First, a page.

British Columbia

'We should be concerned': Think tank alarmed about corporate partners in public health care

The Canadian Centre for Policy Alternatives is calling out Vancouver Coastal Health for inviting a for-profit company to manage an urgent primary care centre and is worried about future corporate influence in public health care.

CCPA warns of 'systemic danger' in corporate involvement; health minister says it improves access to doctors

The Canadian Centre for Policy Alternatives says patient care could be compromised if corporations are invited to invest in urgent primary care centres in B.C. (Goodluz/Shutterstock)

A left-leaning policy think tank is calling out Vancouver Coastal Health for inviting for-profit companies to run at least one urgent primary care centre in British Columbia — and is worried this is only the beginning of a trend that could compromise patient care.

In a news release, the Canadian Centre for Policy Alternatives said a private business called Seymour Medical was contracted by VCH to run Vancouver's first urgent primary care centre, which opened on Hornby Street in November 2018.

Alex Hemingway, a CCPA economist and policy analyst, says the health authority is considering the same arrangement for a new centre to be built near Cambie and West 57th Avenue. 

In an interview Thursday with CBC's The Early Edition host Stephen Quinn, Hemingway said CCPA has obtained documents through freedom of information requests that show VCH is inviting "a number of large corporations to potentially bid."

'Systemic danger'

As part of the Ministry of Health's efforts to improve primary care in B.C., health authorities are rolling out new urgent primary care centres that are meant as alternatives to emergency departments and walk-in clinics for urgent but non-life-threatening health-care needs.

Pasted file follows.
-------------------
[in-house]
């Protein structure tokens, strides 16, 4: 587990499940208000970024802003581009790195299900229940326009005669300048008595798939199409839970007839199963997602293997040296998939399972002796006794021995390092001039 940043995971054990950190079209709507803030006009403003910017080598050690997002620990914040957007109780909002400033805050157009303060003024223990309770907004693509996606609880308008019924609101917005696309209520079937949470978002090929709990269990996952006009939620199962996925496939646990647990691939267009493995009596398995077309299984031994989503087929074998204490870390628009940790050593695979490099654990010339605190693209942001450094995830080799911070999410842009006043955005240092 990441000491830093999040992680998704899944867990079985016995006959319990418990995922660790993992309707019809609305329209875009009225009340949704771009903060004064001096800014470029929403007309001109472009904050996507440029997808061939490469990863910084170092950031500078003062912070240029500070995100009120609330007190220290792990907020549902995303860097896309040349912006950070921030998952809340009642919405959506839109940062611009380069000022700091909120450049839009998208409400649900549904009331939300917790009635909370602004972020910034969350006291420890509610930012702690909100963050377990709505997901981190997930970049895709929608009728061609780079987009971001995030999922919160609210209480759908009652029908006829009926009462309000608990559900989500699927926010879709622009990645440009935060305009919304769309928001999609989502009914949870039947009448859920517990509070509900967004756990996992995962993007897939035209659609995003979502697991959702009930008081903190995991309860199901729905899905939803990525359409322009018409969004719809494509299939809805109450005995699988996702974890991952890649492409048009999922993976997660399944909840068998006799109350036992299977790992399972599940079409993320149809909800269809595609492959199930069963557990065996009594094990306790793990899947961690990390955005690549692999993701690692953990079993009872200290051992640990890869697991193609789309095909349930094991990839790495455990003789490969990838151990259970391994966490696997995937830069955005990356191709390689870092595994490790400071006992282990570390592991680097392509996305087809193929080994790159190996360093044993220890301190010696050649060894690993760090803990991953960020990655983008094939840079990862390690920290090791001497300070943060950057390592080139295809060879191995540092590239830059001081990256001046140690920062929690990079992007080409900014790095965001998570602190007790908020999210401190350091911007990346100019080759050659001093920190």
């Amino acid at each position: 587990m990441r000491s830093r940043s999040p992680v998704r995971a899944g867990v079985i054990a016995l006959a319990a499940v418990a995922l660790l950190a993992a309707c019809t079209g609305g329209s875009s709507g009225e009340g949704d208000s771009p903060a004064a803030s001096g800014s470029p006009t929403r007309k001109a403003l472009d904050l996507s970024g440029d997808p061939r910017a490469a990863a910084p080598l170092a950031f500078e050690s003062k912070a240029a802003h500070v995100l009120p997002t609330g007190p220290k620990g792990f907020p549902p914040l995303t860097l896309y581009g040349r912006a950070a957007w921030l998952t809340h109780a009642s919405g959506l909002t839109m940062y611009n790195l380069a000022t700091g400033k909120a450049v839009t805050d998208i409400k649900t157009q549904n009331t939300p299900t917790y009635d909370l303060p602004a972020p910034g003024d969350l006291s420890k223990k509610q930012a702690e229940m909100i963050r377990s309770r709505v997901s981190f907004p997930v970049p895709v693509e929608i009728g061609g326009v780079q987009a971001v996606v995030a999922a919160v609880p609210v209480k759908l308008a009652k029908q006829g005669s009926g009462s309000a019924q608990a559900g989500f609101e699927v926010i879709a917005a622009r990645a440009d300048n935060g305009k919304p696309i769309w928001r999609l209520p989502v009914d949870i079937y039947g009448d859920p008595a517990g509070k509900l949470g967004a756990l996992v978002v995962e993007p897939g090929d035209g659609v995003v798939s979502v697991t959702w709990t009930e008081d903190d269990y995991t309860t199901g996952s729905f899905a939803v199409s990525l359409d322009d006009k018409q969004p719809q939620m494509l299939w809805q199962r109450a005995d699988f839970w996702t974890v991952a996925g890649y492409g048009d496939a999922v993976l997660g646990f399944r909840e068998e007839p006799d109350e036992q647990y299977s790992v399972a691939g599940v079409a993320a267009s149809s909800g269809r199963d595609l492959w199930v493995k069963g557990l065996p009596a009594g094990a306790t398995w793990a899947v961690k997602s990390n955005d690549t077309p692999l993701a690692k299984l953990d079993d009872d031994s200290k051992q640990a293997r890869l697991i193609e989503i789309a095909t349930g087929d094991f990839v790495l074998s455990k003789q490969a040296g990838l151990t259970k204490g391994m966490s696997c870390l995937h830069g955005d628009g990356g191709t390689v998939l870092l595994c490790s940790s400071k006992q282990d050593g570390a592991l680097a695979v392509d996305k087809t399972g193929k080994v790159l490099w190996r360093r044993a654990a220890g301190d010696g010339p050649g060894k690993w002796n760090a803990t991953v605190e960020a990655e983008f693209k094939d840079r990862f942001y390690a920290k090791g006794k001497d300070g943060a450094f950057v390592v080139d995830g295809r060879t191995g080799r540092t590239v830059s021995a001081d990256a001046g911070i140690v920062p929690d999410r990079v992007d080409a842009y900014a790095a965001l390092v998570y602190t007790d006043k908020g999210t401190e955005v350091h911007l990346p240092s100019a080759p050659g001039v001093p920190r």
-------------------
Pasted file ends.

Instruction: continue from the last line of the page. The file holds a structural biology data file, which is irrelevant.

They become a powerful lobby group that can work to expand their profits- Alex Hemingway, Canadian Centre for Policy Alternatives

According to Hemingway, there is a "real systemic danger" in involving corporate interests in public health care.

"They become a powerful lobby group that can work to expand their profits," he said. 

Hemingway said the patient experience will feel similar at a public clinic managed by a private company. Services will still be free and staffed by doctors paid by the province.

But he said private ownership could cause "administrative duplication" and reduce efficiency and compared it to the pharmacare system in Canada, which he said is still largely privatized and "highly inefficient."

Minister responds

On Friday, B.C. Health Minister Adrian Dix said he understands the CCPA's criticisms and is working on having more community health centres with non-profit boards, but he does see the benefits of some private partnerships, which he says can actually complement emergency care

"This is building our public health care system," said Dix.

Dix said he is proud of the Vancouver care centre on Hornby Street, and that Seymour Medical has been running clinics in Vancouver "longer than we have had public health care."

He said the primary goal for the province is to improve doctor access for approximately 750,000 British Columbians who did not have a family doctor when John Horgan became premier.

Sometimes it makes more sense to partner with an existing clinic to do that, as recently happened in Nanaimo, Dix said.

In a statement, VCH said the contract with the Seymour Medical Group is similar to contracts with not-for-profit health service providers and the same standard of care is required regardless of who operates the care centre.

The Early Edition